The Supreme Court is in its final weeks of this year’s term.
This is when the Justices make their intentions clear.
And Ruth Bader Ginsberg made one decision that put Donald Trump at a loss for words.
The Supreme Court handed down a 7 to 2 ruling on a case that, on the surface, did not appear to have anything to do with Donald Trump.
In the case of Gamble v The United States, an Alabama man’s lawyers argued that the Constitution’s prohibition against double jeopardy prevented him from being tried on federal gun charges after pleading guilty to the same charges at the state level.
The majority of the Justices rejected this claim.
But interestingly enough, the two Justices who dissented were left-wing radical Ruth Bader Ginsberg and conservative Neil Gorsuch.
The other three liberal justices – Elena Kagan, Sonya Sotomayor and Stephen Breyer – joined the court’s four conservatives to uphold federal and state courts trying a suspect on the same charges.
But Ginsberg and Gorsuch argued that this opened the door for governmental abuse by allowing various levels of government to continually try a suspect on the same charges until it gets the result it wants.
“It is the doctrine’s premise that each government has — and must be allowed to vindicate — a distinct interest in enforcing its own criminal laws,” Ginsburg argued.
“That is a peculiar way to look at the Double Jeopardy Clause, which by its terms safeguards the ‘person’ and restrains the government.”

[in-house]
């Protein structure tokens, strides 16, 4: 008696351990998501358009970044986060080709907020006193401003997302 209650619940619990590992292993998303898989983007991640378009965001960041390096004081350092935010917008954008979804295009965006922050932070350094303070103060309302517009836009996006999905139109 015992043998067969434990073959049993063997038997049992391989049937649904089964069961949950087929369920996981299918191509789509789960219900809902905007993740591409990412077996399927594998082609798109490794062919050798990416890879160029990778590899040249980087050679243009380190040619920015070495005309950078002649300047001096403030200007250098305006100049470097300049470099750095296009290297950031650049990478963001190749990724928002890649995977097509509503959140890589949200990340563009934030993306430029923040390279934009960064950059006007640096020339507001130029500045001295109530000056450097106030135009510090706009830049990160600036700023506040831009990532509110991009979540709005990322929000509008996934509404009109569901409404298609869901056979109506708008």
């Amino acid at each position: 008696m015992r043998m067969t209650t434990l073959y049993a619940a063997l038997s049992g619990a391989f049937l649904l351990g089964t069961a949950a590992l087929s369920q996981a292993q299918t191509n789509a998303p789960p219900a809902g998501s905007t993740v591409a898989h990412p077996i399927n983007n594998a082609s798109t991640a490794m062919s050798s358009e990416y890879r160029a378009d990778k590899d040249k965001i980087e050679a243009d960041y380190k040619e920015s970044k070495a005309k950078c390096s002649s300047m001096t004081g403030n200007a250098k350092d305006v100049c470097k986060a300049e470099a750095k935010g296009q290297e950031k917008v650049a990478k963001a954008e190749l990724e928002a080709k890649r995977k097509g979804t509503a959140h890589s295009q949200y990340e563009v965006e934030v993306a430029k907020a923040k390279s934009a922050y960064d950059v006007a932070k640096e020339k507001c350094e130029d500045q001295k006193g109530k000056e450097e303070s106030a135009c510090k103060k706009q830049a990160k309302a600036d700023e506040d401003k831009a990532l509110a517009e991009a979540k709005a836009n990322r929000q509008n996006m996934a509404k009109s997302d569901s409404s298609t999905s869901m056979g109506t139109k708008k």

She continued by stating that, “early American courts regarded with disfavor the prospect of successive prosecutions by the Federal and State Governments” and that, with regard to concerns about federal and state governments interfering with each other, “cooperation between authorities is the norm.”
Justice Gorsuch joined Ginsberg in her dissent.
Trump’s first Supreme Court nominee wrote that, “a free society does not allow its government to try the same individual for the same crime until it’s happy with the result. Unfortunately, the Court today endorses a colossal exception to this ancient rule against double jeopardy.”
This case takes on added significance considering that just a few months ago, New York City district attorney Cy Vance indicted Trump campaign manager Paul Manafort for a series of financial crimes similar to those he pled guilty to – and was convicted of – in D.C. and Virginia federal courts.
Vance brought these charges to make sure Manafort spent time in jail if Donald Trump pardoned him of his federal convictions.
President’s have no pardon power over state charges, so many Americans saw Vance’s move as a vindictive attempt to jail President Trump’s associates.
Had the Supreme Court agreed with the plaintiff’s challenge in Gamble, President Trump could have spared Manafort his prison sentence.
Afterall, the only reason Manafort is in jail is because the President’s enemies wanted to punish Manafort for working for the President.
We will keep you up to date on any new developments in this ongoing story.